The U.S. and Russia currently have about 7,000 nukes each, largely for historical reasons. That’s over 13 times as many as held by the other seven nuclear powers combined. When the Soviet Union was perceived to be a threat to Europe with its numerically superior conventional forces, the U.S. stood ready to use nuclear weapons in response. We were prepared not only to deter the use of nuclear weapons by others, but also possibly to initiate nuclear warfare, and to use nuclear weapons in battle.
Now the tables have turned and NATO is the dominant nonnuclear force in Europe. But other arguments for maintaining the ability to initiate nuclear war remain, positing the utility of “compellance” (also known as “nuclear blackmail”) or using the threat of nuclear attack to extract concessions. This strategy has been used on several occasions. For example, when President Eisenhower threatened the use of nuclear weapons to compel negotiations ending the Korean War.
In today’s world, with nuclear technology more widely accessible, compellance is no longer straightforward. If a nonnuclear nation feels it is subject to nuclear bullying, it can counter by developing its own nuclear deterrent, or enlisting nuclear allies. For example, U.S. nuclear threats inspired North Korea to mount its own nuclear program, which is, to say the least, not the result we were hoping for.
No politician is going to have a thoughtful answer...
To Aryans, a resurgence of public masculinity is central to sovereignty. They believe that the power to command others, and then to spark a revolution, emanates from one’s power to control the traditional family. This is why Trump’s crude comments about female appearances and the proper role of women excite rather than repulse these core supporters. It is also why, in trading on fears of white male helplessness, his claims that “Mexico sends its people” to rape and pillage and that China is “raping our country” through unfair trade practices appeal so powerfully to the racist mind. For Trump, as for the white nationalist community, sovereignty and maleness are forever interlinked.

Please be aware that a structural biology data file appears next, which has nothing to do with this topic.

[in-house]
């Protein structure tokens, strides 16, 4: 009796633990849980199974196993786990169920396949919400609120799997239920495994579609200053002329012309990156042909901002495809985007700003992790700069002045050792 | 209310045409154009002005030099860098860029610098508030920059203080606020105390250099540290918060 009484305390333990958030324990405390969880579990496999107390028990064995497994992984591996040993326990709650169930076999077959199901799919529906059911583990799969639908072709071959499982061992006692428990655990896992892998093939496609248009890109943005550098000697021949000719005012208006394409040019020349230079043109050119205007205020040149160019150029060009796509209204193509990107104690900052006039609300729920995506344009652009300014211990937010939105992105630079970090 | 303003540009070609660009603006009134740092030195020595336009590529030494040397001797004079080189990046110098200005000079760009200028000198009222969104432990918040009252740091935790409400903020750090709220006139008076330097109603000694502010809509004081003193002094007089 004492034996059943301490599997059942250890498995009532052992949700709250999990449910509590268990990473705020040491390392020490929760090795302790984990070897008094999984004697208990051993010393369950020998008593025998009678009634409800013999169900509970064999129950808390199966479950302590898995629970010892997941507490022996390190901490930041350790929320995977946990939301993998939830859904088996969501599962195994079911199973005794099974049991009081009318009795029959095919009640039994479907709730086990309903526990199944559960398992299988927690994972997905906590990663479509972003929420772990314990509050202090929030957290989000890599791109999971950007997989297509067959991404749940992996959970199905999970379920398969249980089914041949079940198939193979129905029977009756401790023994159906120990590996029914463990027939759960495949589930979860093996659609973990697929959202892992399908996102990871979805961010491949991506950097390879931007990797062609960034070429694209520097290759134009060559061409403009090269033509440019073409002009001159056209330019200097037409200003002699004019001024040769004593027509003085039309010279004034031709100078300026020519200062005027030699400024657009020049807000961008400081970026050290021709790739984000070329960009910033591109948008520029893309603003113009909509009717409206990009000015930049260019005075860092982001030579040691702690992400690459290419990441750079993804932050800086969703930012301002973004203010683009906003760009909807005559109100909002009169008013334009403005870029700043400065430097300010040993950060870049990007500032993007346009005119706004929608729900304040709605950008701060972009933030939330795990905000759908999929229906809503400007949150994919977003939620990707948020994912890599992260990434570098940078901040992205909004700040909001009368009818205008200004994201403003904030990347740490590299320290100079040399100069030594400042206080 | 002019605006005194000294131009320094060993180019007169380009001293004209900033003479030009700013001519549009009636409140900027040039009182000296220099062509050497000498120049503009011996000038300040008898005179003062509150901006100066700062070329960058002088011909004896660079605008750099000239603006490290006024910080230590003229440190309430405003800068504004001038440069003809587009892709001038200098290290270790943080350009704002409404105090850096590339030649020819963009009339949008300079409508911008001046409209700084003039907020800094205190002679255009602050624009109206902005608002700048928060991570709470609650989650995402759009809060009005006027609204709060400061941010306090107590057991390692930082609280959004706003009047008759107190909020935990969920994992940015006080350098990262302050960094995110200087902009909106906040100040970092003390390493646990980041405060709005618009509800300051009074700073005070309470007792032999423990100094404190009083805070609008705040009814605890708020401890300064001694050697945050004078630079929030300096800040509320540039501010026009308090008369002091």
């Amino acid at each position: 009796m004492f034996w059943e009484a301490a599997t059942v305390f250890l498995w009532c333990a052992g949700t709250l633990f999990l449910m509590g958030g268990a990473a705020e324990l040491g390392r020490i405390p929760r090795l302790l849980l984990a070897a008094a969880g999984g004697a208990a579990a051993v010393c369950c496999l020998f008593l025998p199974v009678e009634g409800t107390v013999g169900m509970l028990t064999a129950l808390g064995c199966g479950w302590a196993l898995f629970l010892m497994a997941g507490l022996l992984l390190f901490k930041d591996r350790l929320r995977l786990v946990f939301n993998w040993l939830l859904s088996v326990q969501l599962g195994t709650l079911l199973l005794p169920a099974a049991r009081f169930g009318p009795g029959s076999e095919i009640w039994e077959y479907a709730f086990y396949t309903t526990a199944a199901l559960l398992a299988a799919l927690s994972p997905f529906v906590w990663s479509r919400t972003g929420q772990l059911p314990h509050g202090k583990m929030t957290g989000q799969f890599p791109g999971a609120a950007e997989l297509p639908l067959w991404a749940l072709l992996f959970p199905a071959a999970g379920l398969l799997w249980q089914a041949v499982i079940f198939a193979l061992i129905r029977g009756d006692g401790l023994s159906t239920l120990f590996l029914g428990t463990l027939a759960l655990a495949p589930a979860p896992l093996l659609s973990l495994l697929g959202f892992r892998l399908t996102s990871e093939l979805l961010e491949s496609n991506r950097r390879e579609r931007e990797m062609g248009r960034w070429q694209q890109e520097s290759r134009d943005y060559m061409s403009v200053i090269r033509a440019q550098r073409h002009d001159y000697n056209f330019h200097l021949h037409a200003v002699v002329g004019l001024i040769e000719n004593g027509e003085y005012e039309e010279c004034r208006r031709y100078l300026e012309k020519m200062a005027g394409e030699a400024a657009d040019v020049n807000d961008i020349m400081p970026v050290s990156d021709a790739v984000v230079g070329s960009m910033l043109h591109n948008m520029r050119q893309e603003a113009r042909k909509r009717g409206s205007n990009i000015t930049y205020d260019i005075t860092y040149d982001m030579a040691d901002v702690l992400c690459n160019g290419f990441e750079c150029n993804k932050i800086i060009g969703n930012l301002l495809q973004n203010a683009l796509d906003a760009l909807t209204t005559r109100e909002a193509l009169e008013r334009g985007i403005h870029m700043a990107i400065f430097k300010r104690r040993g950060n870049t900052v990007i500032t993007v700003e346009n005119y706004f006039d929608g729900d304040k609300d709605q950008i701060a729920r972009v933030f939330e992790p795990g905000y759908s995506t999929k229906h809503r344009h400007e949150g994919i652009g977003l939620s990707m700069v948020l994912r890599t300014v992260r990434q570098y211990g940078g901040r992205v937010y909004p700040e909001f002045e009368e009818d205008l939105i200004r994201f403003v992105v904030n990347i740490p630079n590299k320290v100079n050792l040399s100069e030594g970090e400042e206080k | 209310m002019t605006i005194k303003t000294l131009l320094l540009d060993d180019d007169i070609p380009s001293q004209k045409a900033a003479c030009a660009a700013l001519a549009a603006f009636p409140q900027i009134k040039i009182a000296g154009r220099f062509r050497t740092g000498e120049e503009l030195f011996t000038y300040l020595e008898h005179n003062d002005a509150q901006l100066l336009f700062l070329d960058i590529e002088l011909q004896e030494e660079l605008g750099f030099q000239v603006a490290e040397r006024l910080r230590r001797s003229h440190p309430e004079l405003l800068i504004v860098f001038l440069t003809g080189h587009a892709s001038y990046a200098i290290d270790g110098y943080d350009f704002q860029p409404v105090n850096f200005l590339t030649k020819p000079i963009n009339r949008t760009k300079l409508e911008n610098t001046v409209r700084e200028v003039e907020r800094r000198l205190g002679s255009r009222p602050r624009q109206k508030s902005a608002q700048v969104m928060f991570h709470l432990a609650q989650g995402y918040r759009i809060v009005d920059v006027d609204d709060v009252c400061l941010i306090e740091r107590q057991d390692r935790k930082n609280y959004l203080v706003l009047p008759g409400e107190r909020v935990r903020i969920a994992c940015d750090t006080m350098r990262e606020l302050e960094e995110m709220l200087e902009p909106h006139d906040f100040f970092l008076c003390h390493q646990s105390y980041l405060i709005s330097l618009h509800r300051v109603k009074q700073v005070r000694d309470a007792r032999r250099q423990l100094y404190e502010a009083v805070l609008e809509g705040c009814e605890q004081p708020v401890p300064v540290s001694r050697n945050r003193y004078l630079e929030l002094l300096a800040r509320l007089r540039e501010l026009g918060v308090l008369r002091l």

Additionally, the scorn heaped upon Trump simply confirms for these racially motivated white voters that they have discovered the right leader, one who might defeat the forces of liberalism and multiculturalism that have corrupted American law. Lane urged white people to select a strongman “wisely.” “Choose one who has sacrificed all in the face of tyranny; choose one who has endured and persevered,” he writes. “This is the only reliable evidence of his worthiness and motives.” On this front, Trump has more than proved his mettle by drawing the arrows of his enemies in the Republican primary and emerging more powerful for it, while the battlefield is littered with opponents who underestimated him.
In 1963, Governor George Wallace stood in a doorway at the University of Alabama, in Tuscaloosa, to declare his eternal support for segregation. Thus far, this conflict has spared us the sight of McCrory blocking a rest-room door in defense of a similar canard. The terrible commonality of sexual violence in the United States means it is not inconceivable that a woman may be victimized in a public rest room. But the cynical concern for hypothetical violence means that this is not a conversation about the relative safety of women in rest rooms; rather, it’s a means of avoiding the ongoing conversation about how unsafe women—however you consider that term—are everywhere else.
Political analysts have underestimated Trump from the jump because they’ve been looking through the rear-view mirror of politics as it used to be.
Trump’s rise suggests a new kind of politics. You might call it anti-politics.
The old politics pitted right against left, with presidential aspirants moving toward the center once they cinched the nomination.
Anti-politics pits Washington insiders, corporate executives, bankers, and media moguls against a growing number of people who think the game is rigged against them. There’s no center, only hostility and suspicion.
Americans who feel like they’re being screwed are attracted to an authoritarian bully – a strongman who will kick ass. The former reality TV star who repeatedly told contestants they were “fired!” appears tough and confrontational enough to take on powerful vested interests.
That most Americans don’t particularly like Trump is irrelevant. As one Midwesterner told me a few weeks ago, “He may be a jerk, but he’s our jerk.”
It was written a few months ago - it suggested three effective political parties in the US - the Democrats, GOP establishment and the GOP authoritarians. That is changing back to two as the GOP establishment is falling in line with the authoritarian side.